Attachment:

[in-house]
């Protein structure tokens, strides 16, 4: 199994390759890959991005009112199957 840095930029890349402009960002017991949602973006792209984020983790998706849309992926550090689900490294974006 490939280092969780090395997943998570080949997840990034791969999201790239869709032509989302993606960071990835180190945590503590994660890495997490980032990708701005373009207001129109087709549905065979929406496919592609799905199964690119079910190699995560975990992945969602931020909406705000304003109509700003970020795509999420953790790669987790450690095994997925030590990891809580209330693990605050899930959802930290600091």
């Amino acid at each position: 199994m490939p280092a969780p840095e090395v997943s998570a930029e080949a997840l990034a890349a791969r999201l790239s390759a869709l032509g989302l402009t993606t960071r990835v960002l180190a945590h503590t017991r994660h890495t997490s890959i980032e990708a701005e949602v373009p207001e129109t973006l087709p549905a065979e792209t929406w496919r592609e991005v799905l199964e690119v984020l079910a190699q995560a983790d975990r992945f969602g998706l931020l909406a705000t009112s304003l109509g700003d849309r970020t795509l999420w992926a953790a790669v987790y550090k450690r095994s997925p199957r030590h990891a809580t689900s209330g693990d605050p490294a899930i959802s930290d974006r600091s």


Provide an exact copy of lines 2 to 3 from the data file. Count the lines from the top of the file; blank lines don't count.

């Protein structure tokens, strides 16, 4: 199994390759890959991005009112199957 840095930029890349402009960002017991949602973006792209984020983790998706849309992926550090689900490294974006 490939280092969780090395997943998570080949997840990034791969999201790239869709032509989302993606960071990835180190945590503590994660890495997490980032990708701005373009207001129109087709549905065979929406496919592609799905199964690119079910190699995560975990992945969602931020909406705000304003109509700003970020795509999420953790790669987790450690095994997925030590990891809580209330693990605050899930959802930290600091």
């Amino acid at each position: 199994m490939p280092a969780p840095e090395v997943s998570a930029e080949a997840l990034a890349a791969r999201l790239s390759a869709l032509g989302l402009t993606t960071r990835v960002l180190a945590h503590t017991r994660h890495t997490s890959i980032e990708a701005e949602v373009p207001e129109t973006l087709p549905a065979e792209t929406w496919r592609e991005v799905l199964e690119v984020l079910a190699q995560a983790d975990r992945f969602g998706l931020l909406a705000t009112s304003l109509g700003d849309r970020t795509l999420w992926a953790a790669v987790y550090k450690r095994s997925p199957r030590h990891a809580t689900s209330g693990d605050p490294a899930i959802s930290d974006r600091s």